A casino is a gambling establishment where patrons can play a variety of games of chance. While elaborate hotels, lighted fountains and shopping centers help lure gamblers into casinos, the billions of dollars that casino owners rake in each year come mostly from games such as blackjack, roulette, craps and keno.
A spokesman for one Las Vegas casino estimates that the average gambler is a forty-six-year-old woman from a household with an above-average income. In fact, a 2005 study conducted by Roper Reports GfK NOP and TNS found that the average American household earned nearly $200,000 annually.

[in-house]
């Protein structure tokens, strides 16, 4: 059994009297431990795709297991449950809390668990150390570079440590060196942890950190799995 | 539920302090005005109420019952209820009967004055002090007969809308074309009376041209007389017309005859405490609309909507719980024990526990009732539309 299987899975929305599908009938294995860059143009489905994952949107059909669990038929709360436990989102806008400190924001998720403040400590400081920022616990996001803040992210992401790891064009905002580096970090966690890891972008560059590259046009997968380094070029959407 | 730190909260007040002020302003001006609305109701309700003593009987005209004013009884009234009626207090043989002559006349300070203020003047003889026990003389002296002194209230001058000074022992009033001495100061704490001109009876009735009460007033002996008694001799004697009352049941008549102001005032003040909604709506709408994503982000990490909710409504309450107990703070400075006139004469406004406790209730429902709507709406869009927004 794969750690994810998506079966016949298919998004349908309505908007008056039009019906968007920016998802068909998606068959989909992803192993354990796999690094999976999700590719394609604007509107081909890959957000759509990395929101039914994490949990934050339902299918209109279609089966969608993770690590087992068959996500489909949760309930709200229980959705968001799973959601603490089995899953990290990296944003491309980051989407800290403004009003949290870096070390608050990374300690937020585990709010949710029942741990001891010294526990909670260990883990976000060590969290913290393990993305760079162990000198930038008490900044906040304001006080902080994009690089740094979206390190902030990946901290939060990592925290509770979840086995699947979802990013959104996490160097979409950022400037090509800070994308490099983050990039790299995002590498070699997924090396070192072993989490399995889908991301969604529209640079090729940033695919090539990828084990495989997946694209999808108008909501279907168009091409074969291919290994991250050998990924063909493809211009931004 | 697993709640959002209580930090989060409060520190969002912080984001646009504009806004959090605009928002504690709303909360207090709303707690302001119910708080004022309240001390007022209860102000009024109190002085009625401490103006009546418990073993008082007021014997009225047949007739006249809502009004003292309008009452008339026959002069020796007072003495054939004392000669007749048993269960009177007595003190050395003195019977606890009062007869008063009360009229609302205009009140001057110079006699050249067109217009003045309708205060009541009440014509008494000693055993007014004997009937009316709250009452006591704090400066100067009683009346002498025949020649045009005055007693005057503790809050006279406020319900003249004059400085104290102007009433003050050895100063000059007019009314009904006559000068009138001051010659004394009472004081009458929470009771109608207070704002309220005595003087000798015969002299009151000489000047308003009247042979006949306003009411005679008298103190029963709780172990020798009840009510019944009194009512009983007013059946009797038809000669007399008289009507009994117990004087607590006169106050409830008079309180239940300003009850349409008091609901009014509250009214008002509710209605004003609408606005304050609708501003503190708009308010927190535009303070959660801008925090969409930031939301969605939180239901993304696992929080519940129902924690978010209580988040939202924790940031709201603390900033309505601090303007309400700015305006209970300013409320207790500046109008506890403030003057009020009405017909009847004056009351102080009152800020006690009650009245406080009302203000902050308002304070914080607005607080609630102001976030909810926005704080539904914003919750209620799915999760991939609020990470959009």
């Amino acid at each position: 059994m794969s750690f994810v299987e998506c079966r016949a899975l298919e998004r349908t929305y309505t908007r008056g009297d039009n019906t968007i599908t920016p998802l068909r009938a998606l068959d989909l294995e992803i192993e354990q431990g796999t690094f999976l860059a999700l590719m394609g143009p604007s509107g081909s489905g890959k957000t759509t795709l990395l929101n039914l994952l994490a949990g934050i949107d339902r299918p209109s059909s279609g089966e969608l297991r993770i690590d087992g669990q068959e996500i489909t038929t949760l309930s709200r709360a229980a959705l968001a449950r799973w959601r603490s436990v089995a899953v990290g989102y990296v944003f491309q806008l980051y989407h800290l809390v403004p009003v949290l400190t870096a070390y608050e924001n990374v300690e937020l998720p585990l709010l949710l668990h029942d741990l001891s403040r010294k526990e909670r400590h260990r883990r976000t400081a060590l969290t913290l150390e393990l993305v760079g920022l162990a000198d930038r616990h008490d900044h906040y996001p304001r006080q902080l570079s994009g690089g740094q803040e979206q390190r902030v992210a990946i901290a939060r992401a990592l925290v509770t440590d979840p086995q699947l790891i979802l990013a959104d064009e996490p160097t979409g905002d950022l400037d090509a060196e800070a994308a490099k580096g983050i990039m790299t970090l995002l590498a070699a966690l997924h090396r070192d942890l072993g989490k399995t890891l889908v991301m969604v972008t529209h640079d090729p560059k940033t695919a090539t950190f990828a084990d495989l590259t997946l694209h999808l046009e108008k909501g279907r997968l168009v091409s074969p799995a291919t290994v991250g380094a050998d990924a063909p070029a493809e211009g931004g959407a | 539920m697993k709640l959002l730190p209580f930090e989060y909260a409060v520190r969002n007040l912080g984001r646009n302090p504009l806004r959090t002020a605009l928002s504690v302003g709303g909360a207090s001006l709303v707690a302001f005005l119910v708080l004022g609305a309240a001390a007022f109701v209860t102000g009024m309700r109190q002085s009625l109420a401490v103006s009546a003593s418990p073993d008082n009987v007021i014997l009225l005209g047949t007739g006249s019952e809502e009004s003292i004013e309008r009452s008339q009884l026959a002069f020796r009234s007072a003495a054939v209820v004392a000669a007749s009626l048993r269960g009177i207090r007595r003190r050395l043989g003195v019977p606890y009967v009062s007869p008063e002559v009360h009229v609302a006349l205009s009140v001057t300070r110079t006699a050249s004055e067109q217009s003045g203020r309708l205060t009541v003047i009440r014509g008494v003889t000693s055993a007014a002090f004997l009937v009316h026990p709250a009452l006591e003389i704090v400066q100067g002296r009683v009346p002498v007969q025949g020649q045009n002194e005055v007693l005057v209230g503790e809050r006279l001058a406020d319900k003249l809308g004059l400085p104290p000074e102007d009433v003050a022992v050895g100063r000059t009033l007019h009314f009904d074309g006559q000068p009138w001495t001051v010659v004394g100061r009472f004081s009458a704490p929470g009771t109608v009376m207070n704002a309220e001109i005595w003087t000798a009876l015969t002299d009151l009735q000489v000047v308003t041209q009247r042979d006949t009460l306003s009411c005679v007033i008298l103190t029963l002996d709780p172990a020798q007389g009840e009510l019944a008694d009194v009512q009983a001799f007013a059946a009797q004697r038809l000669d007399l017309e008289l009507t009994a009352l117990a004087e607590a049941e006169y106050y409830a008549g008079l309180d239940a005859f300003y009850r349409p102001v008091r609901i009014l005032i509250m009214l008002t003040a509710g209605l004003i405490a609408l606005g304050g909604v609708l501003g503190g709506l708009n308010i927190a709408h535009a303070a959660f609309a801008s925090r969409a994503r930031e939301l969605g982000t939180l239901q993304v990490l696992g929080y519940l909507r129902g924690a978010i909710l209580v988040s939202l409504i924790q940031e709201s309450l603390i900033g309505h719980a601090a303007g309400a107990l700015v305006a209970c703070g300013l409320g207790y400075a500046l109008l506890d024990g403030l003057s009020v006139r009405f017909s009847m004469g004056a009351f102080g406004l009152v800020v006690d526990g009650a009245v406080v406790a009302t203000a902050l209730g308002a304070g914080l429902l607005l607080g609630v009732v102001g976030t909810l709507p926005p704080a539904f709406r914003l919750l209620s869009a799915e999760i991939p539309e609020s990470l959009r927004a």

Many gamblers are attracted to casinos by the freebies they offer, known as comps. Typically, these are rooms or meals, but sometimes they can include limo service and airline tickets. Comps are given out based on a player’s level of play and how much money he or she wagers. Those who play large bets often earn the highest comps, because casinos are trying to attract the big spenders and keep them coming back.
Besides the freebies, casinos also employ technology to ensure that players are not cheating. For example, some tables use chips with built-in microcircuitry that monitors the amount wagered minute by minute and warns the casino if the total exceeds or falls short of an expected value. In addition, video cameras provide a high-tech “eye-in-the-sky” view of the entire floor. There are also special electronic monitoring systems for roulette and other table games where the results are determined by spinning wheels or dice.